Feature Public Health

From brand to bland—the demise of cigarette packaging

BMJ 2011; 343 doi: https://doi.org/10.1136/bmj.d4376 (Published 13 July 2011) Cite this as: BMJ 2011;343:d4376
  1. Simon Chapman, professor,
  2. Becky Freeman, lecturer
  1. 1School of Public Health, University of Sydney, Australia
  1. Correspondence to: S Chapman simon.chapman{at}sydney.edu.au

Neutering the appeal of the once glamorous cigarette package has become a powerful weapon in tobacco control’s arsenal. And Australia is about to take the boldest step of all, find Simon Chapman and Becky Freeman

Clockwise from top left: Turkish Marlboro; Brazilian packaging; graphic warnings on Australian products; the proposed shrinking of the brand logo in Australia; Player's from Canada; and health warnings on South American tobacco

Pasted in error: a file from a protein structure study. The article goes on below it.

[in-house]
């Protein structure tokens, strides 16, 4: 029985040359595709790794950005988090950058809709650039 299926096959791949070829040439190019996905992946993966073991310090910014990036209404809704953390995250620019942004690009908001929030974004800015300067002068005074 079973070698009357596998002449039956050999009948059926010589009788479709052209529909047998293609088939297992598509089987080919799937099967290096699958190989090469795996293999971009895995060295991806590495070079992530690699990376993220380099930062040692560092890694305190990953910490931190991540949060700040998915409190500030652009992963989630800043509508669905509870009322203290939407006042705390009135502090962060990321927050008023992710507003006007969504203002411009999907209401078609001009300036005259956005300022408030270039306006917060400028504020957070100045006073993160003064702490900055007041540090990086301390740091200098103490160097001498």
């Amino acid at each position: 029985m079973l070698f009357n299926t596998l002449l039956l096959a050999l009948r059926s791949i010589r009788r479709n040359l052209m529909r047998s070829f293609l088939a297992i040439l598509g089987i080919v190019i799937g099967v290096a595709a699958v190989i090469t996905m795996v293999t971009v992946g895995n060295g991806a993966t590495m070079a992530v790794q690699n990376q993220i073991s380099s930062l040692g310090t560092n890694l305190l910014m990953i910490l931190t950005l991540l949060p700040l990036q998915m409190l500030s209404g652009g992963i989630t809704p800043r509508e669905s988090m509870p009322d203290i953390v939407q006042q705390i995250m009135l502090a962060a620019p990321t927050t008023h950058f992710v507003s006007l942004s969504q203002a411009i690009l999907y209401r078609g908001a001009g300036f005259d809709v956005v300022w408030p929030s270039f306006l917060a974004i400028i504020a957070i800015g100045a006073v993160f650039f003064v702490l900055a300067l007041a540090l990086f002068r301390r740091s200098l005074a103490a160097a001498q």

Cigarette packs were the site of the world’s first tobacco control policies, when the first health warnings appeared in Britain and the United States from the mid-1960s. Tobacco companies have ever since sought to guard the integrity of the box—the “silent salesman” that is displayed to others many times each day—as their primary promotional vehicle.1 Industry has resisted every attempt to substitute bland, general cautions with explicit warnings, references to “addiction” and “kill,” and efforts to increase the size of …

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